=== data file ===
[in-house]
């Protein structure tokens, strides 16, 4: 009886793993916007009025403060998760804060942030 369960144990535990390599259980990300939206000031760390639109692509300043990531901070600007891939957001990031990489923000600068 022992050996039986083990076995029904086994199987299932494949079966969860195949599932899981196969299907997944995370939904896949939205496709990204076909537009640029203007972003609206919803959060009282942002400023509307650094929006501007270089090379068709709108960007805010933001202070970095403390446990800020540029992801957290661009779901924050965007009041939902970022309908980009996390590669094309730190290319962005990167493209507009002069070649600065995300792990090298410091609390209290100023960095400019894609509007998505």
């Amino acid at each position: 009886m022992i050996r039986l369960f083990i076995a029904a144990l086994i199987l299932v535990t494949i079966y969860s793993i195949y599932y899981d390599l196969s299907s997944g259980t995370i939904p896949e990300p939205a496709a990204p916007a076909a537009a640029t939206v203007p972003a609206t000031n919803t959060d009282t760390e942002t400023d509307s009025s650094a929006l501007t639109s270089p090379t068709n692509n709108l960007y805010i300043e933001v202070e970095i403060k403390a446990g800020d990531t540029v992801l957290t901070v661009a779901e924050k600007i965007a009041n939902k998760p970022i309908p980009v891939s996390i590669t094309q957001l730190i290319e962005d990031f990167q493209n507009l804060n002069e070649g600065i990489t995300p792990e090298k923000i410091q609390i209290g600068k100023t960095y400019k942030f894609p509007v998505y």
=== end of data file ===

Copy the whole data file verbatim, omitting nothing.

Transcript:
[in-house]
């Protein structure tokens, strides 16, 4: 009886793993916007009025403060998760804060942030 369960144990535990390599259980990300939206000031760390639109692509300043990531901070600007891939957001990031990489923000600068 022992050996039986083990076995029904086994199987299932494949079966969860195949599932899981196969299907997944995370939904896949939205496709990204076909537009640029203007972003609206919803959060009282942002400023509307650094929006501007270089090379068709709108960007805010933001202070970095403390446990800020540029992801957290661009779901924050965007009041939902970022309908980009996390590669094309730190290319962005990167493209507009002069070649600065995300792990090298410091609390209290100023960095400019894609509007998505």
């Amino acid at each position: 009886m022992i050996r039986l369960f083990i076995a029904a144990l086994i199987l299932v535990t494949i079966y969860s793993i195949y599932y899981d390599l196969s299907s997944g259980t995370i939904p896949e990300p939205a496709a990204p916007a076909a537009a640029t939206v203007p972003a609206t000031n919803t959060d009282t760390e942002t400023d509307s009025s650094a929006l501007t639109s270089p090379t068709n692509n709108l960007y805010i300043e933001v202070e970095i403060k403390a446990g800020d990531t540029v992801l957290t901070v661009a779901e924050k600007i965007a009041n939902k998760p970022i309908p980009v891939s996390i590669t094309q957001l730190i290319e962005d990031f990167q493209n507009l804060n002069e070649g600065i990489t995300p792990e090298k923000i410091q609390i209290g600068k100023t960095y400019k942030f894609p509007v998505y």